Sill shares insights into damages resulting from riots and discussed potential coverage under commercial property insurance policies.
Typically, most of my friends regard our business, insurance claims management on behalf of insureds, with resounding disinterest at best. My “day at the office” is generally low on the list of topics brightening a Saturday evening with friends and often simply disregarded altogether.
That was until 2020, the year of “What’s Happening Now and What’s Next?” Suddenly, and paradoxically for valid reason, phone calls, texts, emails and the contact form from Sill.com are streaming in at record levels - from the onset of COVID-19 to the protests that spawned looting and riots.
This is not a forum for rehashing the politics, science, prejudice and other intersecting factors resulting in the perfect storm of catastrophic imperfection. Suffice to say, nevertheless, we are eager participants in the battle against the pandemic virus and additionally share in the calls, make that cries, for equality and justice.
What has filled my working days is answering the question:
Are damages to businesses from the recent riots covered under property insurance policies?
In short, the answer is usually “Yes” without hesitation. Because Sill, the nation’s leading public adjuster, exclusively represents policyholders in property damage and loss claims, I will limit this discussion to damaged buildings, personal property and lost business income also referred to as Business Interruption (and exclude coverage with respect to damaged automobiles).
Rioting, civil commotion, and vandalism are all covered perils under virtually every business owners and commercial property “All Risk” and “Named Peril” policies. More specifically, under modern “All Risk” commercial policies, all risks of loss, except those specifically excluded, are covered by policies. Riots, civil commotion and vandalism are not generally excluded.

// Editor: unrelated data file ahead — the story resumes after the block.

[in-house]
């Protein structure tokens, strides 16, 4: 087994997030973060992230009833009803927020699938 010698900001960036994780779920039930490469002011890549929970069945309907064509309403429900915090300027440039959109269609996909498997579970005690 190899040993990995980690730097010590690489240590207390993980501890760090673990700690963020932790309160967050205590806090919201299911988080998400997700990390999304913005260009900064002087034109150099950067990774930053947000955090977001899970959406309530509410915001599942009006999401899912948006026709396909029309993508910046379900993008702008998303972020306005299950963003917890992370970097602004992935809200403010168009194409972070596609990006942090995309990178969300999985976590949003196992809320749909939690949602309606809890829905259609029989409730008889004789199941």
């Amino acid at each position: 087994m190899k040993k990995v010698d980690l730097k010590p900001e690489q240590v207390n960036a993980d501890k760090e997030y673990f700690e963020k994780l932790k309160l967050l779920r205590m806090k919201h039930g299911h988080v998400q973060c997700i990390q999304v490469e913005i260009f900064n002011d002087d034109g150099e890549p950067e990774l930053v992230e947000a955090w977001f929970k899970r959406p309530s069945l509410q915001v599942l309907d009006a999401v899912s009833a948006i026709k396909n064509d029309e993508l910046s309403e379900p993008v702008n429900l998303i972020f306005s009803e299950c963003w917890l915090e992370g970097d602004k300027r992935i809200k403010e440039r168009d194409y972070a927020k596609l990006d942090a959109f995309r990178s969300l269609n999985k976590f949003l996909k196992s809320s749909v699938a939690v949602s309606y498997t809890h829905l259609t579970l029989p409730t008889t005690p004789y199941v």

Additionally, “Named Peril” policies technically are captured on loss form CP 10 10, which provides coverage for the perils named in the chart to the right.
Damage to windows, doors, light fixtures and other building parts should be covered under the building property coverage included in the policy. It should be noted, however, that while glass is usually part of the covered property and built into the base rates as long as it is part of the building, it is possible that some policies will have special glass endorsements.
Damaged or stolen furniture, liquor, food, glassware, office supplies, computers, machinery, etc., basically everything except for the building itself, should qualify for coverage under the business owners’ business personal property coverage.
Many business/commercial policies also include coverage for Business Income loss, which is the economic loss or damage that a business incurs from a covered loss at the covered property. Also known as Business Interruption (BI), this would include coverage for extra expenses incurred by a business owner to continue operations while the insured premises are being repaired or replaced. Further, businesses forced to suspend operations or limit hours due to rioting, civil commotion or vandalism have coverage for the loss of income under the BI provisions of their policies. Note that BI coverage typically requires that a business incur “direct physical damage” to the premises before triggering coverage.
As the “devil is in the details” or as one insurance industry commentator has termed it: “RTFP - Read The Full Policy” what exactly is a “Riot” or “Civil Commotion?”
What is a riot?
A riot is defined by Black’s Law Dictionary, the most widely used law dictionary in the United States, as:
- An assemblage of three or more persons in a public place taking concerted action in a turbulent and disorderly manner for a common purpose (regardless of the lawfulness of that purpose).
- An unlawful disturbance of the peace by an assemblage of usually three or more persons acting with a common purpose in a violent or tumultuous manner that threatens or terrorizes the public or an institution.
What is civil commotion?
A civil commotion is defined as “a public uprising by a large number of people who, acting together, cause harm to people or property." Black’s Law Dictionary. To read more about defining these terms visit Merlin Law Group’s recent blog.
Thus, it is clear the damage to businesses we have all witnessed as a result of the riots or civil commotion, however you term it, is most likely covered by the insureds’ business owners policies. That is at least some solace to business owners who have already been racked by income losses stemming from the COVID-19 pandemic.
What’s next? Ideally not another calamity, whether forecasted as we also are in the beginning of the hurricane season, or unforeseen as were COVID-19 and the rioting. Hopefully, the future is more about financial recovery and rebuilding from the sustained losses as well as the prompt discovery of effective treatments for COVID-19 and injustice. The team at Sill is here to help in any way we can from reviewing policy coverage to filing and managing any property insurance claims that may be a result of these calamities. Contact our team today to take the next steps in the claims process.